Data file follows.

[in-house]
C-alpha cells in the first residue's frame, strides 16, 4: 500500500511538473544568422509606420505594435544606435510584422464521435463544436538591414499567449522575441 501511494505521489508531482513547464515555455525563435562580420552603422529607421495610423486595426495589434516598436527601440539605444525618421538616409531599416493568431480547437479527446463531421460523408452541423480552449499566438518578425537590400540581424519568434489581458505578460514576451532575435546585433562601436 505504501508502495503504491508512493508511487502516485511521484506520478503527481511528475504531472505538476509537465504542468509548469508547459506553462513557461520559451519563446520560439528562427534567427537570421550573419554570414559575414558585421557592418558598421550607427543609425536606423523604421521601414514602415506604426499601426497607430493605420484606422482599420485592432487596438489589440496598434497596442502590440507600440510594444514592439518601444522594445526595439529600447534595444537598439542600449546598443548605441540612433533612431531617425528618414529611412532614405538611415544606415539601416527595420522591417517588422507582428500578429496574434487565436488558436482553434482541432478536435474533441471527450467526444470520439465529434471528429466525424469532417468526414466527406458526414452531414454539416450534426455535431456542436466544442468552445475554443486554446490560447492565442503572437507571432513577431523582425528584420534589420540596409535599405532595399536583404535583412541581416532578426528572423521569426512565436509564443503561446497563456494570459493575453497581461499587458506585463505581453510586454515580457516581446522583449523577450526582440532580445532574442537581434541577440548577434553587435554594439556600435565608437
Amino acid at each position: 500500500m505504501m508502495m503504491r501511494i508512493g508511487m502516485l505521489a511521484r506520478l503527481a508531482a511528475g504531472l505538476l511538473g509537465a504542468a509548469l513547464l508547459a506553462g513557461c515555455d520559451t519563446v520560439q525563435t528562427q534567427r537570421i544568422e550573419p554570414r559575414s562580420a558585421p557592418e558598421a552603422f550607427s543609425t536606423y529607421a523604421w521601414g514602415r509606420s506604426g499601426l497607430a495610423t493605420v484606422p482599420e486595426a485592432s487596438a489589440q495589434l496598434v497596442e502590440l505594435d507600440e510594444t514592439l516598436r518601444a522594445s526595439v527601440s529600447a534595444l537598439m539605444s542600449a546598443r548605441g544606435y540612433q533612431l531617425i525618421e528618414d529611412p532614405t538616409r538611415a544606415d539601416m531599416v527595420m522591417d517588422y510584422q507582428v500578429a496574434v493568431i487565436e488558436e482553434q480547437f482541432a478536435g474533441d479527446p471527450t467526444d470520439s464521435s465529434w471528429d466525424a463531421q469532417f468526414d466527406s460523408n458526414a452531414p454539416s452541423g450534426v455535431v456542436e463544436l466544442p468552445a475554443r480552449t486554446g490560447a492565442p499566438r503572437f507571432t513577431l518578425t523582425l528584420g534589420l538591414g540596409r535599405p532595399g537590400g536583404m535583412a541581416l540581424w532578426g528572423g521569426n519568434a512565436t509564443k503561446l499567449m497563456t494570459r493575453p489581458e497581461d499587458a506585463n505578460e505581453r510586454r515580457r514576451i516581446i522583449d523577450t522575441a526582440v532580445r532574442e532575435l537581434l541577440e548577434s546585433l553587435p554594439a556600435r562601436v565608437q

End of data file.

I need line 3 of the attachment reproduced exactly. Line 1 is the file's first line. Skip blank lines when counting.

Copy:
Amino acid at each position: 500500500m505504501m508502495m503504491r501511494i508512493g508511487m502516485l505521489a511521484r506520478l503527481a508531482a511528475g504531472l505538476l511538473g509537465a504542468a509548469l513547464l508547459a506553462g513557461c515555455d520559451t519563446v520560439q525563435t528562427q534567427r537570421i544568422e550573419p554570414r559575414s562580420a558585421p557592418e558598421a552603422f550607427s543609425t536606423y529607421a523604421w521601414g514602415r509606420s506604426g499601426l497607430a495610423t493605420v484606422p482599420e486595426a485592432s487596438a489589440q495589434l496598434v497596442e502590440l505594435d507600440e510594444t514592439l516598436r518601444a522594445s526595439v527601440s529600447a534595444l537598439m539605444s542600449a546598443r548605441g544606435y540612433q533612431l531617425i525618421e528618414d529611412p532614405t538616409r538611415a544606415d539601416m531599416v527595420m522591417d517588422y510584422q507582428v500578429a496574434v493568431i487565436e488558436e482553434q480547437f482541432a478536435g474533441d479527446p471527450t467526444d470520439s464521435s465529434w471528429d466525424a463531421q469532417f468526414d466527406s460523408n458526414a452531414p454539416s452541423g450534426v455535431v456542436e463544436l466544442p468552445a475554443r480552449t486554446g490560447a492565442p499566438r503572437f507571432t513577431l518578425t523582425l528584420g534589420l538591414g540596409r535599405p532595399g537590400g536583404m535583412a541581416l540581424w532578426g528572423g521569426n519568434a512565436t509564443k503561446l499567449m497563456t494570459r493575453p489581458e497581461d499587458a506585463n505578460e505581453r510586454r515580457r514576451i516581446i522583449d523577450t522575441a526582440v532580445r532574442e532575435l537581434l541577440e548577434s546585433l553587435p554594439a556600435r562601436v565608437q